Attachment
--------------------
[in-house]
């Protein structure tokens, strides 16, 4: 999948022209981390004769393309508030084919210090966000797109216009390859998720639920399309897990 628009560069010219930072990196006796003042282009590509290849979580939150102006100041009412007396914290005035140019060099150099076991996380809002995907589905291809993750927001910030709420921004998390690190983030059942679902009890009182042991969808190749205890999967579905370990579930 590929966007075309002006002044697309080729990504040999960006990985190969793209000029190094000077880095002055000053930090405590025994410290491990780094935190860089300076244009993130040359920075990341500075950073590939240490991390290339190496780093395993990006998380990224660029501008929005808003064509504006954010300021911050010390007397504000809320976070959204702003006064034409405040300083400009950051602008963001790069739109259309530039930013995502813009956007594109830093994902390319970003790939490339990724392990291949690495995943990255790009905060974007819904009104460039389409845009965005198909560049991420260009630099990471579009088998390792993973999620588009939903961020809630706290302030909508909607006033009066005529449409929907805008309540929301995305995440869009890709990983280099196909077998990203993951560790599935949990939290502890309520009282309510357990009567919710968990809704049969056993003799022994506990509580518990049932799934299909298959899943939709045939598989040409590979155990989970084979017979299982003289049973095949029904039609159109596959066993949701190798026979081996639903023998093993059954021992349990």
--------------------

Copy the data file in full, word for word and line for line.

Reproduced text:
[in-house]
């Protein structure tokens, strides 16, 4: 999948022209981390004769393309508030084919210090966000797109216009390859998720639920399309897990 628009560069010219930072990196006796003042282009590509290849979580939150102006100041009412007396914290005035140019060099150099076991996380809002995907589905291809993750927001910030709420921004998390690190983030059942679902009890009182042991969808190749205890999967579905370990579930 590929966007075309002006002044697309080729990504040999960006990985190969793209000029190094000077880095002055000053930090405590025994410290491990780094935190860089300076244009993130040359920075990341500075950073590939240490991390290339190496780093395993990006998380990224660029501008929005808003064509504006954010300021911050010390007397504000809320976070959204702003006064034409405040300083400009950051602008963001790069739109259309530039930013995502813009956007594109830093994902390319970003790939490339990724392990291949690495995943990255790009905060974007819904009104460039389409845009965005198909560049991420260009630099990471579009088998390792993973999620588009939903961020809630706290302030909508909607006033009066005529449409929907805008309540929301995305995440869009890709990983280099196909077998990203993951560790599935949990939290502890309520009282309510357990009567919710968990809704049969056993003799022994506990509580518990049932799934299909298959899943939709045939598989040409590979155990989970084979017979299982003289049973095949029904039609159109596959066993949701190798026979081996639903023998093993059954021992349990």